On the issue of the monetary value of the action, the trial court found “[i]t is unclear how much money would have been involved in the litigation. The Court notes that the main relief sought by [Maughan and Brown & Maughan] appeared to be injunctive relief,” namely, to compel “Google to stop the alleged misrepresentation.” Google contends the trial court “unreasonably discounted the amount of money involved in the litigation by characterizing [the] requested relief as primarily injunctive.” We disagree. Although the complaint sought monetary damages, including punitive damages and attorney fees, the lawsuit was essentially a putative class action, and at this early stage of the proceedings, it would be speculative to place any dollar amount on the alleged damages.
The trial court awarded fees and costs for both Google’s “[anti-] SLAPP motion and the instant motion ” for fees and costs. We conclude that the trial court did not abuse its discretion in this regard for reasons we shall explain. Initially, we note the omission from the trial court’s order of an allocation of the specific amount of fees and costs attributable to each motion is inconsequential. A statement of decision is not required regarding an award of attorney fees pursuant to a motion. (See, e.g., Maria P. v. Riles (1987) 43 Cal.3d 1281, 1294; see also Melnyk v. Robledo (1976) 64 Cal.App.3d 618, 625 [not “incumbent upon the trial court to specify each and every item in defendant's memorandum with which the court found fault”].)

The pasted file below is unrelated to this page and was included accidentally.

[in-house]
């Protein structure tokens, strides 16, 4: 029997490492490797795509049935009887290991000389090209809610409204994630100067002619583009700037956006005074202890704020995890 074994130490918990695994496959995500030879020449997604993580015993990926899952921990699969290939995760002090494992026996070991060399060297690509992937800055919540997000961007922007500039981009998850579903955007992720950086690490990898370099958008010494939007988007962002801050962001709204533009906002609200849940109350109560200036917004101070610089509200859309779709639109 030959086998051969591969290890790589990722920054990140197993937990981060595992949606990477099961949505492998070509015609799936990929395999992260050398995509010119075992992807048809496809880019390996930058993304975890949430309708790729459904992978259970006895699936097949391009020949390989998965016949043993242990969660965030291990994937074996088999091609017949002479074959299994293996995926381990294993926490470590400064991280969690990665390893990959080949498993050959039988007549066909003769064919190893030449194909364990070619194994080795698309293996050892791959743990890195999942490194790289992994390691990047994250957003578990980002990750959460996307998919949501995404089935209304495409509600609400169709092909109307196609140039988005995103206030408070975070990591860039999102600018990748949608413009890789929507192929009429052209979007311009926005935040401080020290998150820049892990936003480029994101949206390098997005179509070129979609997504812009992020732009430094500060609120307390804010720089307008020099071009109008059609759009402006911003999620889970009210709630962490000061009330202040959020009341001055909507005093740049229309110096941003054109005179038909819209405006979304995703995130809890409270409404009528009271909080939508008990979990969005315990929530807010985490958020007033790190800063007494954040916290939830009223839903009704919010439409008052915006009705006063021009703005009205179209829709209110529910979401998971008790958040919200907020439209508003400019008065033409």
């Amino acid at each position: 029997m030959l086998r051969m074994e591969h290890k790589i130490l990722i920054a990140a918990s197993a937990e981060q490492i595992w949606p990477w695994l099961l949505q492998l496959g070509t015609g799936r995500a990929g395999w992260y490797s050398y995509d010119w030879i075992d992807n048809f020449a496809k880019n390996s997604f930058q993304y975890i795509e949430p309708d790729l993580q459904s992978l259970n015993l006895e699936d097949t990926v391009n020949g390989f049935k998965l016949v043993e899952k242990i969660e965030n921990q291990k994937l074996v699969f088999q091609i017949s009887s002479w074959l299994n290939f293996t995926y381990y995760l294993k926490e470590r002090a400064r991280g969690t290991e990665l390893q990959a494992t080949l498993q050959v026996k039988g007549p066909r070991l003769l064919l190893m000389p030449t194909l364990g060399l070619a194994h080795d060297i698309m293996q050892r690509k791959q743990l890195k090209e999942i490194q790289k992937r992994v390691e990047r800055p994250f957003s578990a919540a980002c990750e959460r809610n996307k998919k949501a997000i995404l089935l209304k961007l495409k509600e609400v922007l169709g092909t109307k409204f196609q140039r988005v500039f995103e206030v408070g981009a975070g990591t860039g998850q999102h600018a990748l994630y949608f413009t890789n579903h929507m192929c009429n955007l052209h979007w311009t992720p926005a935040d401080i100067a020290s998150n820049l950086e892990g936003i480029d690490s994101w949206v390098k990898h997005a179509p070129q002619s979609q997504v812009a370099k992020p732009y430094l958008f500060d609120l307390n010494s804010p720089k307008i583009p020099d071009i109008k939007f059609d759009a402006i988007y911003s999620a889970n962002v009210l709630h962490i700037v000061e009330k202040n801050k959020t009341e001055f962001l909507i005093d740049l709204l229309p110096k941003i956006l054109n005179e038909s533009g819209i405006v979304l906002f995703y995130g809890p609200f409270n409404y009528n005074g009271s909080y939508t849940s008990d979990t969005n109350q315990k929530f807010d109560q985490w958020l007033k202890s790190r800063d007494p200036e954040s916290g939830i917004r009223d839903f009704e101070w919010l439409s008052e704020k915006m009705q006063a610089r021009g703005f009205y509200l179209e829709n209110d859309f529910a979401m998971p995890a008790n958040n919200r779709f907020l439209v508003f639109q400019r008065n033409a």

We determine that Google forfeited any claim on appeal to additional fees and costs in making the fees and costs motion by failing specifically to argue its claim. (See, e.g., Wint v. Fidelity & Casualty Co. (1973) 9 Cal.3d 257, 265 [“it is counsel's duty by argument and citation of authority to show in what respects rulings complained of are erroneous”]; Mansell v. Board of Administration (1994) 30 Cal.App.4th 539, 545-546[“[I]t is established that ‘… an appellate brief “should contain a legal argument with citation of authorities on the points made. If none is furnished on a particular point, the court may treat it as waived, and pass it without consideration.” [Citation.] [¶] … This court is not inclined to act as counsel for … appellant and furnish a legal argument as to how the trial court’s rulings … constituted an abuse of discretion.’ [Citation.]”] .)